It turns out that the reason I was having this problem was that 3d software renders images mathematically correctly, but since it is displayed on a computer monitor, it is being viewed in Gamma Space. If you are unfamiliar with the concept of Linear Space vs. Gamma Space (as I was), I suggest watching this video. Because of the way in which a monitor displays images, an image needs to be adjusted before being output to the screen. This adjustment is often done automatically in many cases, like when a gamma correction value is embedded into a digital photograph. However, out-of-the box 3d rendering does not produce this correction for you by default.
To set the rendered image’s gamma correction in Mental Ray, you must provide the inverse of the most common output gamma value of 2.2. This is calculated as 1/2.2 which is about .455. In your Mental Ray render settings, input .455 into the Gamma parameter under the Frame Buffer section.
As you can see, I am now able to use quadratic light falloff with less intensity and the light dissipates in a manner that is much more natural looking. Keep in mind that we are gamma correcting a final rendered image in Maya, but Unity is optionally able to render in linear space. In the future when we bake light maps, we will be able to render them in linear space and have Unity perform the gamma correction at runtime.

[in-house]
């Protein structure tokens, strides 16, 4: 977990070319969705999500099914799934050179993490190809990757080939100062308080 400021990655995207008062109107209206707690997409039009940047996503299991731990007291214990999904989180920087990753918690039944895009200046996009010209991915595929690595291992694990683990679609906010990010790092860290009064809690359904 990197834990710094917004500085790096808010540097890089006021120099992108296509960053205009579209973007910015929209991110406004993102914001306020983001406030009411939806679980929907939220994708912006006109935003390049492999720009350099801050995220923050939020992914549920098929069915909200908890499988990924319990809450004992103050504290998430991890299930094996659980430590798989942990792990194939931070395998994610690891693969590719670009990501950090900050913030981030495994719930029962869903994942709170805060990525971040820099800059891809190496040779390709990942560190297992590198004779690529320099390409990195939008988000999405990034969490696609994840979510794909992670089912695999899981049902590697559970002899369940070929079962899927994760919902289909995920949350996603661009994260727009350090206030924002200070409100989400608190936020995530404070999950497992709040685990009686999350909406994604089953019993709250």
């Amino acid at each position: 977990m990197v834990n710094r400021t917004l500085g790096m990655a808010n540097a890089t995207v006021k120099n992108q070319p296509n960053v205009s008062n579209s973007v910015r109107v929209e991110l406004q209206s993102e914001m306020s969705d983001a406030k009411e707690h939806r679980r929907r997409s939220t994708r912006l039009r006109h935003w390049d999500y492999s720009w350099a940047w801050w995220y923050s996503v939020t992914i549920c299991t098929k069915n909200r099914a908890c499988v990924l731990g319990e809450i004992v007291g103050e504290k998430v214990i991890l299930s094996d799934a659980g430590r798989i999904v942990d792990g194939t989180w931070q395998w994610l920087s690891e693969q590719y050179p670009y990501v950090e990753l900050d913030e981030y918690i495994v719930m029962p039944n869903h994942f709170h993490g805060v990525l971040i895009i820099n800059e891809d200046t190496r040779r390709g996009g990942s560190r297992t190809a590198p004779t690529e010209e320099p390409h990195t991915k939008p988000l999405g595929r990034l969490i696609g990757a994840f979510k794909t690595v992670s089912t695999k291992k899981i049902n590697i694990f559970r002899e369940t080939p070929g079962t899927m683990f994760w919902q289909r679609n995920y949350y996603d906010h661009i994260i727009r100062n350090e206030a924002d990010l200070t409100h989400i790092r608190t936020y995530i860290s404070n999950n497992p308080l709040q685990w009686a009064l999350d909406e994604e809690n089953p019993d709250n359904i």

Physically Accurate Soft Shadows
Now that we have a correct light falloff, lets look at shadows. In the previous example the shadows were hard, meaning that any point on a surface is either completely inside or completely outside of a shadow. In the real world, light sources usually have a size, or diameter, which makes their shadows soft. If a light source has a diameter, the rays emanating from it will originate from different locations across its diameter. This will cause some of the rays to be occluded by the object casting the shadow, while others will not.
As you can see in the above image, the rays originating from the outermost area of the light source are able to wrap around the object casting the shadow. As you move towards the center of the source, the rays become more and more occluded by the object. This effect will not be as extreme with something the size of a light bulb, but it is still present. Giving any light source a diameter greater than zero will make the shadows look more realistic.